A strong earthquake hit Tanzania on Monday morning, sending tremors hundreds of kilometres away in Nairobi. Residential and high-rise buildings shook for several minutes in the capital, causing renewed panic. The earthquake was the second to hit the region in less than three days. Another quake hit the region on Saturday morning. The 5.2 magnitude earthquake struck northern Tanzania, 85 km northwest of Arusha at 5.56am on Monday. The Saturday quake also measured 5.2 on the Richter scale. Residents along the Kenya/Tanzania border said Mt Oldonyo Lengai, an active volcano near Lake Natron in northern Tanzania, has been spewing out lava since Thursday last week. The magma from the mountain has forced people living in surrounding areas to flee. The volcano erupted last month, causing a series of earthquakes in the region. The quakes saw workers evacuate high-rise buildings in Nairobi and geologists blamed the movements on stirring underneath the mountain. Kenya and Tanzania lie along the geologically active Great Rift Valley.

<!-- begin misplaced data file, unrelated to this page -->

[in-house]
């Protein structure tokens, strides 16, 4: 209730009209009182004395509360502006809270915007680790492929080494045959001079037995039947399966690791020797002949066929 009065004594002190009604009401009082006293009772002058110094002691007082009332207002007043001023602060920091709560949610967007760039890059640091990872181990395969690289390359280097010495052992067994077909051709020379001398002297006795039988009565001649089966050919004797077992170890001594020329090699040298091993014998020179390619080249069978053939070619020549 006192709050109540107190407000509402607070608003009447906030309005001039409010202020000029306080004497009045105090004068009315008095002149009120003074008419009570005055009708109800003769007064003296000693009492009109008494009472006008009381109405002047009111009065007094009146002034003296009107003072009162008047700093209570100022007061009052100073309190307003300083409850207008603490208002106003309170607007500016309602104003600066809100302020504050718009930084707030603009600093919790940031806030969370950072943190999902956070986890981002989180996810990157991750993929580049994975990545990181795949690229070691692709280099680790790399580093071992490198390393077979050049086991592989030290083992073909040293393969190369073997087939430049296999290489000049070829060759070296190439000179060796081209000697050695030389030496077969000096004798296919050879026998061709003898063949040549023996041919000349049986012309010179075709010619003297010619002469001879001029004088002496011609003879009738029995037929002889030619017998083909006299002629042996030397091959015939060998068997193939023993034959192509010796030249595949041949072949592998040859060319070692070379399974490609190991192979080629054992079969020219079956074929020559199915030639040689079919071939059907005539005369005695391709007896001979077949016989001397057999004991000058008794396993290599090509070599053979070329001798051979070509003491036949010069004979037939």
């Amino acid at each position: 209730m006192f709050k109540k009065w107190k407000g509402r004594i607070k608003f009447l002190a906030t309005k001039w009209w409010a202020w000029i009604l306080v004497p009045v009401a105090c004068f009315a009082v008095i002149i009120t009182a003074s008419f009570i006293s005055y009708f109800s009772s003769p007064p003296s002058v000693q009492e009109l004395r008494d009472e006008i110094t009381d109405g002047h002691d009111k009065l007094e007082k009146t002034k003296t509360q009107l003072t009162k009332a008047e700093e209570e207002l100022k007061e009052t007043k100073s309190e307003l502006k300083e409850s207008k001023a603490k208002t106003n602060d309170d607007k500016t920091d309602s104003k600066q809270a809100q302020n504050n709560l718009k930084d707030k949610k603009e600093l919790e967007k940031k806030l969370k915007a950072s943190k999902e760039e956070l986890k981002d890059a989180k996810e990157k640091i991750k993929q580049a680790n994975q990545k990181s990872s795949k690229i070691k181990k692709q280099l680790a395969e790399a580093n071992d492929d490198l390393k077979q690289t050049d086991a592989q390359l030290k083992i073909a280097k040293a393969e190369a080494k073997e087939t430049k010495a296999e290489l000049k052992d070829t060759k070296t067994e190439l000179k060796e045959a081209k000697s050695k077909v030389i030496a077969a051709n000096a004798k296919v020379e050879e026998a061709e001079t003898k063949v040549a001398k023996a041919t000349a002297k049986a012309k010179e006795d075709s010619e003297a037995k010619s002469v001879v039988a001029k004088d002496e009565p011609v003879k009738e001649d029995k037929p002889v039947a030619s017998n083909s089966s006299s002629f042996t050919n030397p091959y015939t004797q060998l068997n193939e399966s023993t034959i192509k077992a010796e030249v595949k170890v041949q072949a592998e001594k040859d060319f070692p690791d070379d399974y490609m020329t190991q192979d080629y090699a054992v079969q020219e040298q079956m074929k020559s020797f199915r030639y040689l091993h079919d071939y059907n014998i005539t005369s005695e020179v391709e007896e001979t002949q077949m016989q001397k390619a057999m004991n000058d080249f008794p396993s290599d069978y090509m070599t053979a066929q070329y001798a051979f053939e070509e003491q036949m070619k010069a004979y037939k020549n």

KENYA - The 5.2 quake that hit on Monday was just the latest in a swarm. Since early last month the region has been receiving earth tremors of a magnitude between 4 and 6 on the Richter scale. The first tremor to hit Nairobi last month was on July 15 and it is believed to have originated from Lake Natron to the North of Tanzania on the Eastern arm of the Rift Valley. The USGS attributed the string of earth tremors that have affected the East African region as a seismic swarm. Their report suggested that the series of tremors could not lead to a major earthquake.
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